In Congress, Republican and Democratic leaders are entrenched in a spending battle that could spark a US government shutdown, with a $24 billion (€22.5 billion) aid package for Ukraine at risk.
What Biden said
"I'm counting on the good judgment of the United States Congress. There's no alternative," Biden said when asked by a reporter whether Congress would pass the funding.
Biden commented as he received Ukrainian President Volodymyr Zelenskyy at the White House and spoke of the long-term commitment to Ukraine's security.
Biden hailed "the brave people of Ukraine" and said they had been an inspiration to the rest of the world adding: "The American people are determined to see to it that we do all we can to ensure the world stands with you."
Biden said he had approved a fresh tranche of security aid, which the Pentagon later valued at $325 million, and that the first US M1 Abrams tanks would arrive in Ukraine "next week."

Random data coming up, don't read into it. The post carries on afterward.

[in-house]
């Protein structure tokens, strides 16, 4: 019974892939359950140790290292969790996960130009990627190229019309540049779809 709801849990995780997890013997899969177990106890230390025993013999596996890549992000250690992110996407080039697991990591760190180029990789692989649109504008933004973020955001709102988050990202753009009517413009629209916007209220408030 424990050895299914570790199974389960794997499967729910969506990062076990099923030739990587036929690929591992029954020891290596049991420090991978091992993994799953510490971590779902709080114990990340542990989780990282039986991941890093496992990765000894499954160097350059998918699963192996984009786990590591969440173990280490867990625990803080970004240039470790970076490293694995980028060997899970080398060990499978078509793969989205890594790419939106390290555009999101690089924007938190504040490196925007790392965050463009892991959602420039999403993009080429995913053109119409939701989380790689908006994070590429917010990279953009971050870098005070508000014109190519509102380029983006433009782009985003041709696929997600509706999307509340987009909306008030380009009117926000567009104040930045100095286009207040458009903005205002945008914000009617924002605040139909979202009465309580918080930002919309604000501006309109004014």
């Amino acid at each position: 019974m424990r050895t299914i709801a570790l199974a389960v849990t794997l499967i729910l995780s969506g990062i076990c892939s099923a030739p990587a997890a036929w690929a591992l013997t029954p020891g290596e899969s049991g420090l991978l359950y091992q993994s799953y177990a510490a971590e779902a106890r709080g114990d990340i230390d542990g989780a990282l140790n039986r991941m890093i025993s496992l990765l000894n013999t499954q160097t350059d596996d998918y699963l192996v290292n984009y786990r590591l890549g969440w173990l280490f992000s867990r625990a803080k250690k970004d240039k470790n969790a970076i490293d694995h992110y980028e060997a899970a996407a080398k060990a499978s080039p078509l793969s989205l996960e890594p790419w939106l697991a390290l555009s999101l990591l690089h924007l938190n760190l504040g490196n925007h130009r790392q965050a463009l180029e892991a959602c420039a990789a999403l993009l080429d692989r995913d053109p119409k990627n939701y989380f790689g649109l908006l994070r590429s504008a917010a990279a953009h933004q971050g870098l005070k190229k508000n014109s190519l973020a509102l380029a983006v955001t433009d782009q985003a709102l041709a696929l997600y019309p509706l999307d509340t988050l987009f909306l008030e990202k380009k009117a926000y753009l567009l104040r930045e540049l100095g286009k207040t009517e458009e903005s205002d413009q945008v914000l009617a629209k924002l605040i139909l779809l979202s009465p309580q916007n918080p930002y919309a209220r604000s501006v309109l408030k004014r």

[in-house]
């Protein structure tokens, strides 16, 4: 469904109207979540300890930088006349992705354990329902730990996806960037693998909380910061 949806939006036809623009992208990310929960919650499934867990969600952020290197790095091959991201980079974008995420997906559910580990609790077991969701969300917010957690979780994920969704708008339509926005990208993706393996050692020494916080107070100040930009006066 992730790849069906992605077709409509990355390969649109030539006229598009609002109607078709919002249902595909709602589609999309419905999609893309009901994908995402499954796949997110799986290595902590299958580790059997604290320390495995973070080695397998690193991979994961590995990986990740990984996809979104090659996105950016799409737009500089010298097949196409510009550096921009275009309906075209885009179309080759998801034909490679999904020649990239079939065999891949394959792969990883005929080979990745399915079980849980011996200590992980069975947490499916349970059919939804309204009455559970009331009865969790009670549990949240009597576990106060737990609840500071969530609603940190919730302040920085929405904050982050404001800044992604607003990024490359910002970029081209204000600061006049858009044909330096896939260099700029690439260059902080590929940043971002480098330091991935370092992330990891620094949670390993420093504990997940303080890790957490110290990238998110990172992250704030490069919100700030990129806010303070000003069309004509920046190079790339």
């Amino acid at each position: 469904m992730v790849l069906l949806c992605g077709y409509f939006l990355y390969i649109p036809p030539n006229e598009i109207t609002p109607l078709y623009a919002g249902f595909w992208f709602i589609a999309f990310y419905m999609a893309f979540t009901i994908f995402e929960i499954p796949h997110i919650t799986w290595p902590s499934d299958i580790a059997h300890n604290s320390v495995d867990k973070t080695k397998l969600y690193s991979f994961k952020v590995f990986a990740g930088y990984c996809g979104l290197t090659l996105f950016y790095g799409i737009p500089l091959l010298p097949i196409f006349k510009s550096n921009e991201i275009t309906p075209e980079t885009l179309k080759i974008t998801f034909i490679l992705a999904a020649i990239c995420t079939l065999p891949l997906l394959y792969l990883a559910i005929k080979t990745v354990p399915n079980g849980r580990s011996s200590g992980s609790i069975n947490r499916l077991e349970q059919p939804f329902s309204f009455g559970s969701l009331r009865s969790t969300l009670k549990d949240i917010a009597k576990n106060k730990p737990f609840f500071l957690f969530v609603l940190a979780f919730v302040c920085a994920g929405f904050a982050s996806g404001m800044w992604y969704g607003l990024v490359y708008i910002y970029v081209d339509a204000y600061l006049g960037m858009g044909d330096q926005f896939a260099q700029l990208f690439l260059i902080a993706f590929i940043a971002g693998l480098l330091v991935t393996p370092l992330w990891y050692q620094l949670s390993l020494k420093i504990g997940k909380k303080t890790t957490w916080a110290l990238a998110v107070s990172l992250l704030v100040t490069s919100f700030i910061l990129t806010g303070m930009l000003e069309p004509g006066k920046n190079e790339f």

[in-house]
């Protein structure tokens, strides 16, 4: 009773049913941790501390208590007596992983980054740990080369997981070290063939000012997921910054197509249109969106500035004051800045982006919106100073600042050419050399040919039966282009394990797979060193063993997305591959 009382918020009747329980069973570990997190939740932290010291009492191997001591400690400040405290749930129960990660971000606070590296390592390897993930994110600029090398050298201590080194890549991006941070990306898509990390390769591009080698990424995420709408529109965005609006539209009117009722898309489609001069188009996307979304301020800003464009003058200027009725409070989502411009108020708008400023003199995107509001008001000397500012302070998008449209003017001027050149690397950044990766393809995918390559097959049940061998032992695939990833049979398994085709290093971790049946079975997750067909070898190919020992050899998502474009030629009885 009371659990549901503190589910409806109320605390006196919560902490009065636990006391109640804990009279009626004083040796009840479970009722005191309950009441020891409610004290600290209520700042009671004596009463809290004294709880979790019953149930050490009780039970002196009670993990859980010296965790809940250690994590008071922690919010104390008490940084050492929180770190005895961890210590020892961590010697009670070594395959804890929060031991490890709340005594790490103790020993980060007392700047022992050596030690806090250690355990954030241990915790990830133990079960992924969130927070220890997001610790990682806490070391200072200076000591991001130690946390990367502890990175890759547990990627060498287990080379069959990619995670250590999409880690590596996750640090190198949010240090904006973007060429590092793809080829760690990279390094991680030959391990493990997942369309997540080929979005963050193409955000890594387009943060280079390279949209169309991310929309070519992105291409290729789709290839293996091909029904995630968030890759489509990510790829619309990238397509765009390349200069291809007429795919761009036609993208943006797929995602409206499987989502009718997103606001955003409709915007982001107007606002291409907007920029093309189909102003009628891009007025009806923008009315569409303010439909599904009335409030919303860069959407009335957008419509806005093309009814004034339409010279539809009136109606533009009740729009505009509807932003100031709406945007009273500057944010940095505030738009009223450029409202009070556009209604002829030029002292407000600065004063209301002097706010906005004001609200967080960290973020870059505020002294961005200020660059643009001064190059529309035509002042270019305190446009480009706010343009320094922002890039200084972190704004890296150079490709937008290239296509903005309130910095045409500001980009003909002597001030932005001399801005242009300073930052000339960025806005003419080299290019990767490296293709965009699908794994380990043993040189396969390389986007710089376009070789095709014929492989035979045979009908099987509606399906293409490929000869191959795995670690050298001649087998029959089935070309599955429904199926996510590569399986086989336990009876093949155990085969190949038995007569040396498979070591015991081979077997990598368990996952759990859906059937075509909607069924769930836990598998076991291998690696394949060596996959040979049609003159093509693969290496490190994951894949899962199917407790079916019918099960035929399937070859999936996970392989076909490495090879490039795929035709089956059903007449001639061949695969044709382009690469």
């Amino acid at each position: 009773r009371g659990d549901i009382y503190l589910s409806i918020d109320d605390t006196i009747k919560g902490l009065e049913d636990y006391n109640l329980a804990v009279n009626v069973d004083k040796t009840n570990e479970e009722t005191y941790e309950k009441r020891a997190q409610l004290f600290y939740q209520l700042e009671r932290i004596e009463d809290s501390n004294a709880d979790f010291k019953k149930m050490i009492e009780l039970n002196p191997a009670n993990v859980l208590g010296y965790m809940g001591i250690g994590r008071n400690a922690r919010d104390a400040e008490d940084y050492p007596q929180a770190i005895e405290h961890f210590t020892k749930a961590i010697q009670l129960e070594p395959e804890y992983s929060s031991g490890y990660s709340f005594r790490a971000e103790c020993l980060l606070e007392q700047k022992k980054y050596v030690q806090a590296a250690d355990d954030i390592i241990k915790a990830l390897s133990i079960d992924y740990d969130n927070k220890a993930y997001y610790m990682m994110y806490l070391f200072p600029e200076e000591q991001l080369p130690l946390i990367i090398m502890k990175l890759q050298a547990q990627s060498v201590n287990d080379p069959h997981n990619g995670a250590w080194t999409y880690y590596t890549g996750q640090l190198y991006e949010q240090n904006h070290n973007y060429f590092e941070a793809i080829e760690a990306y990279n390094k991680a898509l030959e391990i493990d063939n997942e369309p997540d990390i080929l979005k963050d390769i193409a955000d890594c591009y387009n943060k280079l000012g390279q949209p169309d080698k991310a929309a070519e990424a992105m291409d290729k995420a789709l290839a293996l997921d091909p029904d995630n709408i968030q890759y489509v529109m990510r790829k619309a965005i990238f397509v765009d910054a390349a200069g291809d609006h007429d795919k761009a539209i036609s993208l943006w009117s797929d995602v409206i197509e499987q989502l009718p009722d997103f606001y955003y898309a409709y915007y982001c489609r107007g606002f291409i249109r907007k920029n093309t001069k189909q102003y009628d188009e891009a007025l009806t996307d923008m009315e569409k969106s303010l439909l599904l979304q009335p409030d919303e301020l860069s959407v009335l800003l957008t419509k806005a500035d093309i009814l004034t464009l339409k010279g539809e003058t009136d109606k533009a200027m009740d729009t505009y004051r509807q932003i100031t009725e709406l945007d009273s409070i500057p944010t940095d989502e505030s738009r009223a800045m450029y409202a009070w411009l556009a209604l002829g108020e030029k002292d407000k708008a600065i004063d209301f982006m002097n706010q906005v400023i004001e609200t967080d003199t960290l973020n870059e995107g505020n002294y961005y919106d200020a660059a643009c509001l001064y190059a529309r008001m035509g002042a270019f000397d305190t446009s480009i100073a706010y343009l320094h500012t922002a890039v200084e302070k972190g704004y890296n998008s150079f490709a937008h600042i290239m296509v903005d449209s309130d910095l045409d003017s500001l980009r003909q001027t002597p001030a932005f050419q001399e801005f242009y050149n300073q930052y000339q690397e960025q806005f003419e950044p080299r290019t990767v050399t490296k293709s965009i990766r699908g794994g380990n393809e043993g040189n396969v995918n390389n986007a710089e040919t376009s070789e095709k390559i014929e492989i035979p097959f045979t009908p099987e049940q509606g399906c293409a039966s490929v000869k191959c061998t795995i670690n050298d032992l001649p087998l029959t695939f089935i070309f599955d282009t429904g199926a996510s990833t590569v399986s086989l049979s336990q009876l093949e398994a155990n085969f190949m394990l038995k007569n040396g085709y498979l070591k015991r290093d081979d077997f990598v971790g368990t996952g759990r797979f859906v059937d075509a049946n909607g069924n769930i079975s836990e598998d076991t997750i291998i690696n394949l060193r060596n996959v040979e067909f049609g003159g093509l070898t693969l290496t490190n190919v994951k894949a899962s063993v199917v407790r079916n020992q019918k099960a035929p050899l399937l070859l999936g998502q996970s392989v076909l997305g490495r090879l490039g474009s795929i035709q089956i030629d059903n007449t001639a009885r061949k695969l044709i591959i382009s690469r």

What the Ukrainian president said
Zelenskyy was seated with Biden beneath portraits of former US presidents George Washington and Abraham Lincoln, and thanked Biden for the support.
"We greatly appreciate the assistance provided by the United States to combat Russian terror, really terror," Zelenskyy told Biden.
"I started my day in the US Congress to thank his members and the people of America for that big, huge support. I felt trust between us, and it allowed us to have a frank and constructive dialogue, Mr. President."
The latest US round of help for Ukraine includes air defense missiles, ammunition for HIMARS precision rocket launchers, anti-tank weapons, and artillery rounds.
However, Zelenskyy's second visit to Washington since Russia launched its full-scale invasion of Ukraine in February 2022 came with the world focused on whether support for Ukraine from its allies might be ebbing away.
A hard-right wing of the Republican Party, led by former President Donald Trump, is increasingly opposed to spending more money to help Ukraine in its war effort.
Kyiv also encountered a setback when Poland said it would halt making new weapons pledges to its ally amid a trade dispute, although Warsaw has denied the two issues are linked.
kb,rc/jsi (dpa, AP, AFP, Reuters)